a newspaper man adjusts his pen

Monday, February 28, 2011

Some good out of war

U.S. Army Reserve Sgt. Mary Rhoads of California, Pa., arrives home in March 1991 days after a devastating enemy attack on her unit in the Persian Gulf War. (Scott Beveridge/Observer-Reporter)

By Scott Beveridge

The first time I met Mary Rhoads she was dispensing a parking ticket in 1990 while working as a meter maid in her hometown of California, Pa.

The motorist receiving the violation, though, didn't respond with the expected snarl, but rather a smile. He then said it was difficult to be upset about receiving a ticket when it was delivered by someone as friendly as Rhoads, in what was in impromptu exchange among three people sharing the same sidewalk.

I turned to her and said every town should have someone like her in that job.

The next time I noticed her name it was on the list of survivors of a U.S. Army Reserve unit that had come under attack Feb. 25, 1991, in Operation Desert Storm against Iraq.

I was a cub reporter and had suddenly been tossed into an international story because two local members of her unit, the 14th Quartermaster Detachment, were among those killed by a Scud missile that leveled its barracks. The attack took the lives of 13 members of the unit, including Spc. John A. Boliver Jr., 27, whose wife, Paula, was a friendly pizza shop employee near where I worked in Monongahela a short distance from their house. Spc. John Biongorni III, 20, of Hickory, also died in the Feb. 25, 1991, tragedy in Dhahran, Saudi Arabia, just hours before the brief war ended. It was the deadliest enemy attack on U.S. troops in the war.

Rhoads had become a symbol of the incident when CNN broadcast her image cradling her best friend, Spc. Beverly A. Clark, 23, of Armagh, immediately after Clark was killed. Rhoads had just stepped outside, taking a break from a card game, when the Scud landed.

The 14th based in Hempfield Township would quickly be returned home by air to Latrobe Airport in an event heavily attended by the press. Rhoads rushed to her husband and daughter upon landing. Flowers were distributed. It was a happy affair if only for a few hours.

Soon many members of this unit would later complain about suffering mysterious illnesses that eventually were attributed to Persian Gulf War syndrome. Rhoads landed in the Veterans Administration Hospital in Pittsburgh in a room down the hall from a comrade who died there during her stay from an unknown heart disease.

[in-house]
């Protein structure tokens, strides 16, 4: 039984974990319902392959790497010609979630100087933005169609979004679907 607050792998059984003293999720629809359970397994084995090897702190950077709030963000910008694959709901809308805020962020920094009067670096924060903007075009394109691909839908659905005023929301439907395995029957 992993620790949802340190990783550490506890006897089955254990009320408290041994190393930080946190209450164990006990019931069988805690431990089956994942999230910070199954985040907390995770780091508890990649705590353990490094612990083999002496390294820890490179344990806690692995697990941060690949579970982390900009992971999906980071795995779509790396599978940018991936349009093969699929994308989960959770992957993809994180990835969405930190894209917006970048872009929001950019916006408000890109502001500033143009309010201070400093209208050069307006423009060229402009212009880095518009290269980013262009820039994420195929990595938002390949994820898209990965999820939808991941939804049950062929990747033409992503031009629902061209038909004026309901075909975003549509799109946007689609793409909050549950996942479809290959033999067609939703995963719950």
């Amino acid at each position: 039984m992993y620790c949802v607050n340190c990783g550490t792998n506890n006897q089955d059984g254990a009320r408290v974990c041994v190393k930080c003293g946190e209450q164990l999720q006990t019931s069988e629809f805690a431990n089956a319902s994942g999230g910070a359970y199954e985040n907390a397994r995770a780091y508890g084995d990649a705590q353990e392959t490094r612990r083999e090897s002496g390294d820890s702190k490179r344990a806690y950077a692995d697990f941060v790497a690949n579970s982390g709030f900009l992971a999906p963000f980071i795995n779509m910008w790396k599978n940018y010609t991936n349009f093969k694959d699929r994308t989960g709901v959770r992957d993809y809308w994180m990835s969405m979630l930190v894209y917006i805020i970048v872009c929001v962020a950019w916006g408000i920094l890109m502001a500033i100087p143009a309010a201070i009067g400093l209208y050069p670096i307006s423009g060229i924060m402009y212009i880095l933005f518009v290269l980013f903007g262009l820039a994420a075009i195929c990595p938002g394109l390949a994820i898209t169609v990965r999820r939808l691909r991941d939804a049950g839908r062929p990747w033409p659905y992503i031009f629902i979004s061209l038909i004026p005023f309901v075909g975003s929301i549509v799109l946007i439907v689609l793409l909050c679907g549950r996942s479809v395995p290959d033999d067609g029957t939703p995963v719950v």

There would be thoughts of suicide among other members of the 14th as the Department of Defense investigated a spate of theories the illnesses were caused by such things as exposure to chemical warfare, reactions to inoculations and their having breathed fumes from burning oil wells. Others were convinced Saddam Hussein had ordered the Scud laced with biological warfare.

Rhoads testified about her medical problems before Congress and would become among the first from that war to receive full military disability on a claim linked to the syndrome. She then shielded herself from public attention after being criticized for complaining about service to her country. Back in the newsroom at the Observer-Reporter, I received anonymous hate mail attacking her for being a woman who didn't belong in a war zone to begin with.

I didn't see Rhoads again for more than a dozen years, until being asked to take photographs at a veterans program at a Canonsburg personal care home, where she had been volunteering. It turned out she since has survived cancer and two heart attacks, and was caring for her ill husband, both of whom were in their early 50s.

It seems her critics were wrong, given the bravery she has faced in dealing with the medical problems that have plagued her and her family. She can still muster a smile, despite her bouts with survivor's guilt and post-traumatic stress disorder.

"Some good has come out of all of this," she said Friday, when the 14th marked the 20th anniversary of the Scud attack. "It's been hard but you make the best of it."
The aftermath of an attack on temporary barracks shared in the Persian Gulf by members of the 14th Quartermaster Detachment in Greensburg.

Sunday, February 27, 2011

You can thank my hometown for cleaner air

An illustration from the late 1940s showing the extent to which air pollution from steel and zinc mills in Donora, Pa., had defoliated the hillsides and farms across the Monongahela River in Webster.